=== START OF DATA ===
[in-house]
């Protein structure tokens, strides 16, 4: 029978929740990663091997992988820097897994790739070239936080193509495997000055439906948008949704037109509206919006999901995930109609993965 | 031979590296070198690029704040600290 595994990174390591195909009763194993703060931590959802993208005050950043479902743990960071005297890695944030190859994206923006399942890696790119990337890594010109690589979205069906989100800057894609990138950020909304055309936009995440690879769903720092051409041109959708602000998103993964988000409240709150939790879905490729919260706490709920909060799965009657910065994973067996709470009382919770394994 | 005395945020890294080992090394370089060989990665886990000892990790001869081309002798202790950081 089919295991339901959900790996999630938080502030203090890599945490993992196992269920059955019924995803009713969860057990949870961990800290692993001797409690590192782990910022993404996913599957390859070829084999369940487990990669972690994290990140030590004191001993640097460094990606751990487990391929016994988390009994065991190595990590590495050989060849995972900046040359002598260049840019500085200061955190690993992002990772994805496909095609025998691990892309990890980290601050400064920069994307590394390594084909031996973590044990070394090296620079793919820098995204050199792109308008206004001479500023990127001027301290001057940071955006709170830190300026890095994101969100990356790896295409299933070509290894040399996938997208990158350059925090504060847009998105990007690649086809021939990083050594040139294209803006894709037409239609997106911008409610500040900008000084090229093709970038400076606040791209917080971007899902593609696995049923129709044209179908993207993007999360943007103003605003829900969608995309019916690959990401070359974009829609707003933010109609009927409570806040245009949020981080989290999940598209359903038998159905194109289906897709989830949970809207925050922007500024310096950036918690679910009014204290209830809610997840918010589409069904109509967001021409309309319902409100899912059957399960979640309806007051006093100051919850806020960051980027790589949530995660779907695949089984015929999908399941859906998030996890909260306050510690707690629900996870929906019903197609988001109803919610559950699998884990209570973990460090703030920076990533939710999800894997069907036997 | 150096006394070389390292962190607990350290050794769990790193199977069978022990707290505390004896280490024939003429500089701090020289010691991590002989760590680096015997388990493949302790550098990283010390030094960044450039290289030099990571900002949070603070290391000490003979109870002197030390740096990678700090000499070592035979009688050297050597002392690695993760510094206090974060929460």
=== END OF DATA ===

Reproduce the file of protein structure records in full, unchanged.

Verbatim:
[in-house]
């Protein structure tokens, strides 16, 4: 029978929740990663091997992988820097897994790739070239936080193509495997000055439906948008949704037109509206919006999901995930109609993965 | 031979590296070198690029704040600290 595994990174390591195909009763194993703060931590959802993208005050950043479902743990960071005297890695944030190859994206923006399942890696790119990337890594010109690589979205069906989100800057894609990138950020909304055309936009995440690879769903720092051409041109959708602000998103993964988000409240709150939790879905490729919260706490709920909060799965009657910065994973067996709470009382919770394994 | 005395945020890294080992090394370089060989990665886990000892990790001869081309002798202790950081 089919295991339901959900790996999630938080502030203090890599945490993992196992269920059955019924995803009713969860057990949870961990800290692993001797409690590192782990910022993404996913599957390859070829084999369940487990990669972690994290990140030590004191001993640097460094990606751990487990391929016994988390009994065991190595990590590495050989060849995972900046040359002598260049840019500085200061955190690993992002990772994805496909095609025998691990892309990890980290601050400064920069994307590394390594084909031996973590044990070394090296620079793919820098995204050199792109308008206004001479500023990127001027301290001057940071955006709170830190300026890095994101969100990356790896295409299933070509290894040399996938997208990158350059925090504060847009998105990007690649086809021939990083050594040139294209803006894709037409239609997106911008409610500040900008000084090229093709970038400076606040791209917080971007899902593609696995049923129709044209179908993207993007999360943007103003605003829900969608995309019916690959990401070359974009829609707003933010109609009927409570806040245009949020981080989290999940598209359903038998159905194109289906897709989830949970809207925050922007500024310096950036918690679910009014204290209830809610997840918010589409069904109509967001021409309309319902409100899912059957399960979640309806007051006093100051919850806020960051980027790589949530995660779907695949089984015929999908399941859906998030996890909260306050510690707690629900996870929906019903197609988001109803919610559950699998884990209570973990460090703030920076990533939710999800894997069907036997 | 150096006394070389390292962190607990350290050794769990790193199977069978022990707290505390004896280490024939003429500089701090020289010691991590002989760590680096015997388990493949302790550098990283010390030094960044450039290289030099990571900002949070603070290391000490003979109870002197030390740096990678700090000499070592035979009688050297050597002392690695993760510094206090974060929460």